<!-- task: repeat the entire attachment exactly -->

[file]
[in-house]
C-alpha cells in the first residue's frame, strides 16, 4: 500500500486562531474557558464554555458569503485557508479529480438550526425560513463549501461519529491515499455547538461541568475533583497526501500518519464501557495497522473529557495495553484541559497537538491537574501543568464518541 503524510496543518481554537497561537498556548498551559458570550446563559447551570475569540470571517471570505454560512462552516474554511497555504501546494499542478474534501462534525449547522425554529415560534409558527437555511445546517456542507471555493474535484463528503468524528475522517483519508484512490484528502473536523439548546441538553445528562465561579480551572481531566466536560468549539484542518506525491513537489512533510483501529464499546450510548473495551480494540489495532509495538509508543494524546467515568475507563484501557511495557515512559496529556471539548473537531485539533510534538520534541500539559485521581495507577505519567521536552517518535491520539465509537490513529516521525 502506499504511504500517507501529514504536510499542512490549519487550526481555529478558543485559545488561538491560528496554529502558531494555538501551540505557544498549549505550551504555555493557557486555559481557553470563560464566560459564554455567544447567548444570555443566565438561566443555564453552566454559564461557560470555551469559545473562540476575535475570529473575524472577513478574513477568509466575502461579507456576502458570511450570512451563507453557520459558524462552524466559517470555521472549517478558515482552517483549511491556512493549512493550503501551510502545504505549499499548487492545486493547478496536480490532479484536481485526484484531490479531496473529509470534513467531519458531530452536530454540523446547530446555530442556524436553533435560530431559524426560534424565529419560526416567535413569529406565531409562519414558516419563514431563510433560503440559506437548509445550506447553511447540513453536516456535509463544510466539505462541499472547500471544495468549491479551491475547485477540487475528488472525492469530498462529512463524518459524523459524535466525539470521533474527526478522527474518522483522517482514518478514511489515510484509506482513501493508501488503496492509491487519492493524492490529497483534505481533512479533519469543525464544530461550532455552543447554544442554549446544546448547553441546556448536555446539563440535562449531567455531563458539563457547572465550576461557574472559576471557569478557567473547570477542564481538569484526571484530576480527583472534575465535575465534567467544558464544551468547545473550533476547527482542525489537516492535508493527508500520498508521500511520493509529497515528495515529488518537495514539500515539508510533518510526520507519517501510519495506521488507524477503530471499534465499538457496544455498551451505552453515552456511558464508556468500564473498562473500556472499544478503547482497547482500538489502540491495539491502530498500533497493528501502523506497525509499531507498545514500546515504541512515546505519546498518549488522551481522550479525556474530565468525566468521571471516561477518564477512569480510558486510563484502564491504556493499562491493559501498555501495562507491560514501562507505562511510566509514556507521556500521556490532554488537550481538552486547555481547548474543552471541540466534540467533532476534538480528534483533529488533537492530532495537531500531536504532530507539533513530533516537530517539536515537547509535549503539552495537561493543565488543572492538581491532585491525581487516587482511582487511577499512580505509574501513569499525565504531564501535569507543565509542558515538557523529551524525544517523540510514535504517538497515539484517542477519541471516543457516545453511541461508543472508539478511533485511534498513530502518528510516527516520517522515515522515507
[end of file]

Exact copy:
[in-house]
C-alpha cells in the first residue's frame, strides 16, 4: 500500500486562531474557558464554555458569503485557508479529480438550526425560513463549501461519529491515499455547538461541568475533583497526501500518519464501557495497522473529557495495553484541559497537538491537574501543568464518541 503524510496543518481554537497561537498556548498551559458570550446563559447551570475569540470571517471570505454560512462552516474554511497555504501546494499542478474534501462534525449547522425554529415560534409558527437555511445546517456542507471555493474535484463528503468524528475522517483519508484512490484528502473536523439548546441538553445528562465561579480551572481531566466536560468549539484542518506525491513537489512533510483501529464499546450510548473495551480494540489495532509495538509508543494524546467515568475507563484501557511495557515512559496529556471539548473537531485539533510534538520534541500539559485521581495507577505519567521536552517518535491520539465509537490513529516521525 502506499504511504500517507501529514504536510499542512490549519487550526481555529478558543485559545488561538491560528496554529502558531494555538501551540505557544498549549505550551504555555493557557486555559481557553470563560464566560459564554455567544447567548444570555443566565438561566443555564453552566454559564461557560470555551469559545473562540476575535475570529473575524472577513478574513477568509466575502461579507456576502458570511450570512451563507453557520459558524462552524466559517470555521472549517478558515482552517483549511491556512493549512493550503501551510502545504505549499499548487492545486493547478496536480490532479484536481485526484484531490479531496473529509470534513467531519458531530452536530454540523446547530446555530442556524436553533435560530431559524426560534424565529419560526416567535413569529406565531409562519414558516419563514431563510433560503440559506437548509445550506447553511447540513453536516456535509463544510466539505462541499472547500471544495468549491479551491475547485477540487475528488472525492469530498462529512463524518459524523459524535466525539470521533474527526478522527474518522483522517482514518478514511489515510484509506482513501493508501488503496492509491487519492493524492490529497483534505481533512479533519469543525464544530461550532455552543447554544442554549446544546448547553441546556448536555446539563440535562449531567455531563458539563457547572465550576461557574472559576471557569478557567473547570477542564481538569484526571484530576480527583472534575465535575465534567467544558464544551468547545473550533476547527482542525489537516492535508493527508500520498508521500511520493509529497515528495515529488518537495514539500515539508510533518510526520507519517501510519495506521488507524477503530471499534465499538457496544455498551451505552453515552456511558464508556468500564473498562473500556472499544478503547482497547482500538489502540491495539491502530498500533497493528501502523506497525509499531507498545514500546515504541512515546505519546498518549488522551481522550479525556474530565468525566468521571471516561477518564477512569480510558486510563484502564491504556493499562491493559501498555501495562507491560514501562507505562511510566509514556507521556500521556490532554488537550481538552486547555481547548474543552471541540466534540467533532476534538480528534483533529488533537492530532495537531500531536504532530507539533513530533516537530517539536515537547509535549503539552495537561493543565488543572492538581491532585491525581487516587482511582487511577499512580505509574501513569499525565504531564501535569507543565509542558515538557523529551524525544517523540510514535504517538497515539484517542477519541471516543457516545453511541461508543472508539478511533485511534498513530502518528510516527516520517522515515522515507